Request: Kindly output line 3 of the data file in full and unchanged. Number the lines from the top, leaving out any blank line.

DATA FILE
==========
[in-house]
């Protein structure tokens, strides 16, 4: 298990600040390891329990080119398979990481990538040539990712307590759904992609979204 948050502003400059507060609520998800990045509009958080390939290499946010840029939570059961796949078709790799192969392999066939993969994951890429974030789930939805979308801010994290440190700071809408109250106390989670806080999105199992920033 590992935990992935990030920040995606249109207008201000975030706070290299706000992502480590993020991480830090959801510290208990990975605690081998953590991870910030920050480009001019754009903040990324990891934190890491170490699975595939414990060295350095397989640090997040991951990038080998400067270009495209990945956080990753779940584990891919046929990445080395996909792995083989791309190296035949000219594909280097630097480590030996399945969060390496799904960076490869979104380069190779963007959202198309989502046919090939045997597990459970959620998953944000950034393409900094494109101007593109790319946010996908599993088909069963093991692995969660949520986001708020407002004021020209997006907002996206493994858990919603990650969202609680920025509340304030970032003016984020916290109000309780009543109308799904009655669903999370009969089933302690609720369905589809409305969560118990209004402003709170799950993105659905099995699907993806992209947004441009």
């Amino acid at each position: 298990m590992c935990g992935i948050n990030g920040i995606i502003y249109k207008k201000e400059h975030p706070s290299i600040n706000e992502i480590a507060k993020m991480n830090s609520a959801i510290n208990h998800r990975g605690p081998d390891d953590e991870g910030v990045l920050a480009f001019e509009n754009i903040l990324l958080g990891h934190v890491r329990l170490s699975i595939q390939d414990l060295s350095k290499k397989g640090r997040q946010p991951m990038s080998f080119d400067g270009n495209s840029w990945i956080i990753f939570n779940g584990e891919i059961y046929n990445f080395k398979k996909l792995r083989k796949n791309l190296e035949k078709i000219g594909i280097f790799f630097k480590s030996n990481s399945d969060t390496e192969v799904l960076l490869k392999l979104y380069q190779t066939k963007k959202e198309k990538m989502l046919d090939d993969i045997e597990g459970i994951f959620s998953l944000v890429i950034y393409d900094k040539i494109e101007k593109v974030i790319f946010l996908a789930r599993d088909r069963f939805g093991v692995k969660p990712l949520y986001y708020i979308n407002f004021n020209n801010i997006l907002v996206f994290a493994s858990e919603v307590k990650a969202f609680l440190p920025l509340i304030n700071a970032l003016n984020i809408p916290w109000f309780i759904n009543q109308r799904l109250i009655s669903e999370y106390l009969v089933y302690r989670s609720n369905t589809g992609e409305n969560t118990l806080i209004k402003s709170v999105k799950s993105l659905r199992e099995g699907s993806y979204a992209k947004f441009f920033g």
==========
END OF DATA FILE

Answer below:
């Amino acid at each position: 298990m590992c935990g992935i948050n990030g920040i995606i502003y249109k207008k201000e400059h975030p706070s290299i600040n706000e992502i480590a507060k993020m991480n830090s609520a959801i510290n208990h998800r990975g605690p081998d390891d953590e991870g910030v990045l920050a480009f001019e509009n754009i903040l990324l958080g990891h934190v890491r329990l170490s699975i595939q390939d414990l060295s350095k290499k397989g640090r997040q946010p991951m990038s080998f080119d400067g270009n495209s840029w990945i956080i990753f939570n779940g584990e891919i059961y046929n990445f080395k398979k996909l792995r083989k796949n791309l190296e035949k078709i000219g594909i280097f790799f630097k480590s030996n990481s399945d969060t390496e192969v799904l960076l490869k392999l979104y380069q190779t066939k963007k959202e198309k990538m989502l046919d090939d993969i045997e597990g459970i994951f959620s998953l944000v890429i950034y393409d900094k040539i494109e101007k593109v974030i790319f946010l996908a789930r599993d088909r069963f939805g093991v692995k969660p990712l949520y986001y708020i979308n407002f004021n020209n801010i997006l907002v996206f994290a493994s858990e919603v307590k990650a969202f609680l440190p920025l509340i304030n700071a970032l003016n984020i809408p916290w109000f309780i759904n009543q109308r799904l109250i009655s669903e999370y106390l009969v089933y302690r989670s609720n369905t589809g992609e409305n969560t118990l806080i209004k402003s709170v999105k799950s993105l659905r199992e099995g699907s993806y979204a992209k947004f441009f920033g």